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Egypt deports Sudanese Islamist over suspicion of ISIS connections


February 29, 2016 (KHARTOUM) - Egyptian authorities have deported a Sudanese Islamist for suspicion of connections with the Islamic State (ISIS) and the banned Muslim Brotherhood.

Hashim Youssef Khalil a leading figure at the Islamic Hizb ut Tahrir (ST Photo)

Hashim Youssef Khalil (42 years old), a leading figure at the Islamic Hizb ut Tahrir in the Wilayah of Sudan was detained at the transit point in Egypt’s southern area of Esna on his way back from Alexandria to Sudan.

According to family members, he spent one week in detention before he was transferred to Luxor where he spent four weeks without being charged, pointing that Egyptian authorities were suspicious that he had links with ISIS or the Muslim Brotherhood.

The same family members told Sudan Tribune that the Egyptian suspicions were raised because they found some papers and documents in his possession, stressing that he has nothing to do with ISIS or the Muslim Brotherhood.

They underscored that Khalil is a member of the Hizb ut Tahrir in the Wilayah of Sudan, saying he suffered psychological and emotional damage as a result of the detention.

Hizb ut Tahrir (liberation party) is an international, pan-Islamic political organisation, which describes its ideology as Islamic, and its aim as the re-establishment of the Islamic Caliphate. The organization was founded in 1953 in Jerusalim.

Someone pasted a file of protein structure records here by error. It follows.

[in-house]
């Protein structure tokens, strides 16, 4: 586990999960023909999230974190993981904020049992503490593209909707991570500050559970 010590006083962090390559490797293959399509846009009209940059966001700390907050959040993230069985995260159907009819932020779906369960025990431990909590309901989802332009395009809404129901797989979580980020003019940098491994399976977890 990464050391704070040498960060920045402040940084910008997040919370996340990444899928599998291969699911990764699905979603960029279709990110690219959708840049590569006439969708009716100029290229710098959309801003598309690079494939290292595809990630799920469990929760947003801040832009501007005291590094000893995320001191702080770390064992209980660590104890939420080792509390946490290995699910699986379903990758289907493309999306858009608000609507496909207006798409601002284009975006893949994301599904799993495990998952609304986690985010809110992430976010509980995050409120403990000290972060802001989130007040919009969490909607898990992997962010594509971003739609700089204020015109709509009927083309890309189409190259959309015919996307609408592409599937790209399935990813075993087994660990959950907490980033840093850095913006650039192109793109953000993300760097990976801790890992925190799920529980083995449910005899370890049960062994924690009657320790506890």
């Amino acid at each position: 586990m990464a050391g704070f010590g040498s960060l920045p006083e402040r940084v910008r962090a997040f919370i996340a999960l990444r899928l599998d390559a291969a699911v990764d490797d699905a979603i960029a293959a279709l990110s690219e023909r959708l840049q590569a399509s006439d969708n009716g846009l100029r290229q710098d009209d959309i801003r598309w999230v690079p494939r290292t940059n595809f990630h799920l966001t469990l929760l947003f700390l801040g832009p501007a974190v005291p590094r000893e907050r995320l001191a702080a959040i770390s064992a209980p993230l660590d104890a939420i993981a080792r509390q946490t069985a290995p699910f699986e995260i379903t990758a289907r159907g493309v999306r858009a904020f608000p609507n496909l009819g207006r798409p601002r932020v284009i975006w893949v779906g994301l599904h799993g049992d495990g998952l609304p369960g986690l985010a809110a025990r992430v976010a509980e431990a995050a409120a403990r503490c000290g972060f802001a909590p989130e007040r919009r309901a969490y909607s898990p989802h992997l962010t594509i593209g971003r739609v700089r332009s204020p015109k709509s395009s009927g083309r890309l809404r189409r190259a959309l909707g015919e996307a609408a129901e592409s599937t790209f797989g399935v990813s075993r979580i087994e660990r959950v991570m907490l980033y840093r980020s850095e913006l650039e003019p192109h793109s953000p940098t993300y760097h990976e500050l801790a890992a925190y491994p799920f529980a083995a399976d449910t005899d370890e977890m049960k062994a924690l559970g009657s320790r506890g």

The family members pointed that Khalil entered Egypt legally after the consulate in Khartoum granted him a visa to visit his relatives in Alexandria, saying the Egyptian authorities handed over his passport to the Sudanese police in Wadi Halfa.

Expert on Islamic Jihadist groups, Al-Hadi Mohamed al-Amin said that Khalil was born in the Sudanese capital neighbourhood of “Khartoum 3”, saying his family lives in the neighbourhood of Al-Fitaihab in Khartoum’s twin city of Omdurman.

He told Sudan Tribune that Khalil is an active member of the Hizb ut Tahrir in the Wilayah of Sudan, saying he is an Imam (prayer leader) at a mosque in the neighbourhood of Al-Mawrada in Omdurman.

Al-Amin added that the Egyptian authorities searched Khalil’s belongings and found documents holding titles such as the Arab Spring, Politics in Islam and the Starting Point for the Hizb ut-Tahrir, saying that has raised their suspicions and subsequently led to his detention.

Egypt declared the Muslim Brotherhood a terrorist group in 2013, when the group’s former leader Mohamed Morsi was overthrown as president by a military coup.
Morsi, along with many Brotherhood leading figures, are currently being tried on multiple terror-related charges.

Also, the Egyptian army has been engaged in a war with the ISIS offshoot, Sinai Province since 2011. The group was initially known as Ansar Beit al-Maqdis (Supporters of Jerusalem). It changed its name after it pledged allegiance to ISIS in November 2014.

ISIS infiltration into Sudan among the youths has become known last March after British media outlets confirmed that nine medical students from Sudanese origins entered Syria via Turkey to work in hospitals under the control of ISIS.

Last October, the ministry of interior in Khartoum announced that about 70 Sudanese both males and females have went on to join the ISIS franchises both in Libya and Syria.


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